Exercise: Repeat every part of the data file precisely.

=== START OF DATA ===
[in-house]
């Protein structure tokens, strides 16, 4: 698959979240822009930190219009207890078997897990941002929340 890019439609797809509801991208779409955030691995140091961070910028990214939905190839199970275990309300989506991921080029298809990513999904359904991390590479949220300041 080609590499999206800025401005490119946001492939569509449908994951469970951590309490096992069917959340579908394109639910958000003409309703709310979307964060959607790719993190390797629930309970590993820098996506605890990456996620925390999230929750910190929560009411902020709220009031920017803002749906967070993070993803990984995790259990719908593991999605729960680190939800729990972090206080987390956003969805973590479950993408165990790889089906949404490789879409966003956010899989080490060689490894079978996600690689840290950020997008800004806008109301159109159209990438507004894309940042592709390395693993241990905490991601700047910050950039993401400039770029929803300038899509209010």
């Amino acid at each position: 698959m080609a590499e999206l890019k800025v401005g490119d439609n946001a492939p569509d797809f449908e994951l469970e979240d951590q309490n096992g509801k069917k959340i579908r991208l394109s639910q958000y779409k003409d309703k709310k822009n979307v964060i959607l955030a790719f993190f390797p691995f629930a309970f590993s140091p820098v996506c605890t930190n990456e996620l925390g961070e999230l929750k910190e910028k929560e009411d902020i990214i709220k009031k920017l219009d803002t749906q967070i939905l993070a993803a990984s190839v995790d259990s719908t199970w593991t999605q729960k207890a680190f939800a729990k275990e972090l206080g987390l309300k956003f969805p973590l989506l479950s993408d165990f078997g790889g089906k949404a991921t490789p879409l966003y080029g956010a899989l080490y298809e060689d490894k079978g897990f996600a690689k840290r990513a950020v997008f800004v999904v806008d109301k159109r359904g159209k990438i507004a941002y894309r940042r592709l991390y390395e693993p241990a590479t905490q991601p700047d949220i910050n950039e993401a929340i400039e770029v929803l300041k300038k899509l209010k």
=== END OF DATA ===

[in-house]
């Protein structure tokens, strides 16, 4: 698959979240822009930190219009207890078997897990941002929340 890019439609797809509801991208779409955030691995140091961070910028990214939905190839199970275990309300989506991921080029298809990513999904359904991390590479949220300041 080609590499999206800025401005490119946001492939569509449908994951469970951590309490096992069917959340579908394109639910958000003409309703709310979307964060959607790719993190390797629930309970590993820098996506605890990456996620925390999230929750910190929560009411902020709220009031920017803002749906967070993070993803990984995790259990719908593991999605729960680190939800729990972090206080987390956003969805973590479950993408165990790889089906949404490789879409966003956010899989080490060689490894079978996600690689840290950020997008800004806008109301159109159209990438507004894309940042592709390395693993241990905490991601700047910050950039993401400039770029929803300038899509209010």
């Amino acid at each position: 698959m080609a590499e999206l890019k800025v401005g490119d439609n946001a492939p569509d797809f449908e994951l469970e979240d951590q309490n096992g509801k069917k959340i579908r991208l394109s639910q958000y779409k003409d309703k709310k822009n979307v964060i959607l955030a790719f993190f390797p691995f629930a309970f590993s140091p820098v996506c605890t930190n990456e996620l925390g961070e999230l929750k910190e910028k929560e009411d902020i990214i709220k009031k920017l219009d803002t749906q967070i939905l993070a993803a990984s190839v995790d259990s719908t199970w593991t999605q729960k207890a680190f939800a729990k275990e972090l206080g987390l309300k956003f969805p973590l989506l479950s993408d165990f078997g790889g089906k949404a991921t490789p879409l966003y080029g956010a899989l080490y298809e060689d490894k079978g897990f996600a690689k840290r990513a950020v997008f800004v999904v806008d109301k159109r359904g159209k990438i507004a941002y894309r940042r592709l991390y390395e693993p241990a590479t905490q991601p700047d949220i910050n950039e993401a929340i400039e770029v929803l300041k300038k899509l209010k």